Red River Hog

Red River Hog    Potamochoerus porcus

Type of Animal:
Wild Pig

Forests, savannahs (open & wooded), forested valleys, thickets, swamps, areas around rivers/lakes/marshes, brush, cultivated areas, grasslands, steppe, human villages

W & C Africa

Orange to reddish-brown coloration w/ black legs & tufted white stripe along spine, white markings around eyes & on cheeks/jaws, rest of face/muzzle black, boars larger w/ bumpier snout & more noticeable facial whiskers, tasseled ears, piglets born dark brown w/ yellowish stripes/spots

Roots, fruit, seeds, crops, roots, tubers, root vegetables, corn, grasses, nuts, bulbs, herbs, eggs, invertebrates, reptiles, carrion, elephant poop, water plants, berries, birds, mammals up to size of small goats/sheep

Status in Wild:

Breeding from zoos & wildlife parks

Sounders consist of boar w/ 1-5 sows & offspring, sometimes up to 10 sows & offspring. Related males sometimes found in bachelor groups. Aggregations sometimes occur among this species.

Additional Info:

Male-250 lbs
Female-100 lbs
Young-5-8 lbs

4 months 

Life Span:
15 years

Male-2.58 ft
Female-1.83 ft

Body Length:
Male-4.75 ft
Female-3.25 ft

Tail Length:
1-1.5 ft

Main predators are leopards, lions, hyenas, wild dogs, crocodiles, pythons, cheetahs, & chimps.
Often persecuted as crop pests & predators of small livestock.
Increased in much of range due to lower predator populations, generalist diet, & adaptable nature.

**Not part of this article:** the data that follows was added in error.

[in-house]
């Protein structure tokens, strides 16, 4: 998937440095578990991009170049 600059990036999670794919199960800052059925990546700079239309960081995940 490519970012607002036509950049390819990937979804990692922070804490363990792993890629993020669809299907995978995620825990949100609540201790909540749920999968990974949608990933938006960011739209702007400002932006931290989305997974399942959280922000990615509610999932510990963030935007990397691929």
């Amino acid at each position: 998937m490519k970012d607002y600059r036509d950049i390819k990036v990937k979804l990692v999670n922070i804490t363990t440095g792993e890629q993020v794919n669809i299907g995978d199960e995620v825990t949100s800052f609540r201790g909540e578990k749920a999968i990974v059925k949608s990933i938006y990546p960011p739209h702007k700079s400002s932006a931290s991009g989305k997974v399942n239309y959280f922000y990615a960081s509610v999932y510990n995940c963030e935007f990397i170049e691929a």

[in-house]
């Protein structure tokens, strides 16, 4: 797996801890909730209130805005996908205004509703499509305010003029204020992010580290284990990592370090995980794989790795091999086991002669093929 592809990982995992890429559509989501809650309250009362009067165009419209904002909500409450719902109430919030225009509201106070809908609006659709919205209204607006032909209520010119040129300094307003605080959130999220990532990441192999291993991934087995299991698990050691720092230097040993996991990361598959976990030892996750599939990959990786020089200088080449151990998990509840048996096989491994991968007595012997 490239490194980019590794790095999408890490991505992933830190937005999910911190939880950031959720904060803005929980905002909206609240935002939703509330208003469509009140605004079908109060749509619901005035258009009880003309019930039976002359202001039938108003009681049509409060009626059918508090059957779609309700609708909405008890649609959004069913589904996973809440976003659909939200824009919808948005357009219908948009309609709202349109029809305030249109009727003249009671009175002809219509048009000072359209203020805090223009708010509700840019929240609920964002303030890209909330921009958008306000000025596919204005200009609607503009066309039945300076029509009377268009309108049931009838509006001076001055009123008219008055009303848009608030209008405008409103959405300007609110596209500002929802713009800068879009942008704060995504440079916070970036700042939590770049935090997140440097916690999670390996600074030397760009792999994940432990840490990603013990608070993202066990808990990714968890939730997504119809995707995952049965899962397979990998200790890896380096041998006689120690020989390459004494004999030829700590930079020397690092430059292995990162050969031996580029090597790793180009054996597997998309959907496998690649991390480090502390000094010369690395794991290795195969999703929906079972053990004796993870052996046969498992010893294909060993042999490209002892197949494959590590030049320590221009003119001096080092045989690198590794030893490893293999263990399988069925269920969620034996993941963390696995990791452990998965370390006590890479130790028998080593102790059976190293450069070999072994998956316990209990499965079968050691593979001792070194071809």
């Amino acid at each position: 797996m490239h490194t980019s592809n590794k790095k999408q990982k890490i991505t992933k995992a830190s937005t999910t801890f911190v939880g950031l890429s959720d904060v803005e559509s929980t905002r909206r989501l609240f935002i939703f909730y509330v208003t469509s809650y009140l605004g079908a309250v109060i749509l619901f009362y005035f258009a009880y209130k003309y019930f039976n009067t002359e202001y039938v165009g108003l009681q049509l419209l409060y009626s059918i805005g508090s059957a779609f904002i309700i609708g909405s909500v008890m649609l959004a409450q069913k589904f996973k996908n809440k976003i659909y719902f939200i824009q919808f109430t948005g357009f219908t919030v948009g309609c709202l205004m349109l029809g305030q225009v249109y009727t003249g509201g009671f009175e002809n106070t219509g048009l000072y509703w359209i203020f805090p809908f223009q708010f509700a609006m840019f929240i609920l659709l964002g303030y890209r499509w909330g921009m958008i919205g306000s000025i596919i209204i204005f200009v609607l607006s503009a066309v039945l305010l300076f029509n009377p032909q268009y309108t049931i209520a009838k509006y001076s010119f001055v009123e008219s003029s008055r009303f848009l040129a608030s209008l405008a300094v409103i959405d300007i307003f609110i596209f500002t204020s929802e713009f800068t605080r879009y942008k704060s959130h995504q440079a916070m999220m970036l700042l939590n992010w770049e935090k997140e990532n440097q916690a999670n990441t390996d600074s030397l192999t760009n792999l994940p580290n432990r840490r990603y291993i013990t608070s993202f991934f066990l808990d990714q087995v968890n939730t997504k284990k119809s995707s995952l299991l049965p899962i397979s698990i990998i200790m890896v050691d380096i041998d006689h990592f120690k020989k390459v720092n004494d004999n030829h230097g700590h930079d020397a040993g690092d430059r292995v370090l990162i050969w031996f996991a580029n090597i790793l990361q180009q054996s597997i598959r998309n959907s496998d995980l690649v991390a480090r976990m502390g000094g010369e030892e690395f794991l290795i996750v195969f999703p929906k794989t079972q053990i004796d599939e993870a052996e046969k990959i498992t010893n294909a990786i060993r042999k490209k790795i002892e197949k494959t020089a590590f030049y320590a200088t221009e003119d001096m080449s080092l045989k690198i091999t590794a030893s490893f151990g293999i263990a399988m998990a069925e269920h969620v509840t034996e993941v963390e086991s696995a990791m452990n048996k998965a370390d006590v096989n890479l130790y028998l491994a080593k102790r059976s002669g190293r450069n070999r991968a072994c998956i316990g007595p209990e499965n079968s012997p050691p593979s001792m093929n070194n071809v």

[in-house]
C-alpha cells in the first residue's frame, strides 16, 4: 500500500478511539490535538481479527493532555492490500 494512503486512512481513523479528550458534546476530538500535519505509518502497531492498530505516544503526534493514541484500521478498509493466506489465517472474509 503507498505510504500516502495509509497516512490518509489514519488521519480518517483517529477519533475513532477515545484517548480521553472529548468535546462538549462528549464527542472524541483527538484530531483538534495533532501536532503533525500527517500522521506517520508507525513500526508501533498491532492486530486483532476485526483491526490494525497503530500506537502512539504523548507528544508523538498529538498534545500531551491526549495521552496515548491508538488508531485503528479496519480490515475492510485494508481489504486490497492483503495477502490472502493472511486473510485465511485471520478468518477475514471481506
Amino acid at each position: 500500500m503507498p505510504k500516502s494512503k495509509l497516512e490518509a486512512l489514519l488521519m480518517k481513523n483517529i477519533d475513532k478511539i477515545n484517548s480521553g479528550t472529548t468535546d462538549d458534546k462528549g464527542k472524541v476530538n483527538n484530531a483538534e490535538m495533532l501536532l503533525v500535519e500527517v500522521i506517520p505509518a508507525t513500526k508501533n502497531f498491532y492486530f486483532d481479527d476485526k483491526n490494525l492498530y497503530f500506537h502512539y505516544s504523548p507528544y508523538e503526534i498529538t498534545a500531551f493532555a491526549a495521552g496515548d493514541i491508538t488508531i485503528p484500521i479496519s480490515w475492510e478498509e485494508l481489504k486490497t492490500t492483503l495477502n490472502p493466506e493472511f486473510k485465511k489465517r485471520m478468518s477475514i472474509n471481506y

Excellent sense of touch & smell.
Uses snout to burrow for food.
Most active at night or at dusk, though often active during daytime as well.
Boars sometimes fight to the death over harems by using sharper lower canine tusks.
Sexually mature at a year old.
Litters usually consist of 2-6 piglets.
Usually communicate w/ grunts & squeals.
Due to scent glands in feet & lips, they leave scent marks everywhere they go.
Get their name from red coat & tendency to wallow in rivers.

Fun Fact(s):
They’re excellent swimmers & fast runners.
While they prefer to flee, they’re highly dangerous when cornered & whole group highly protective of piglets.
Sometimes called bush pigs. It’s closest relative is actually the African Bush Pig.
They’re a carrier of African Swine Fever, which is derived from ticks & fatal to domestic pigs.
They’ll follow primates (including chimps) in search of fallen fruit.
Blow breath on each other as form of greeting.
When piglets frightened, they crouch & play dead.

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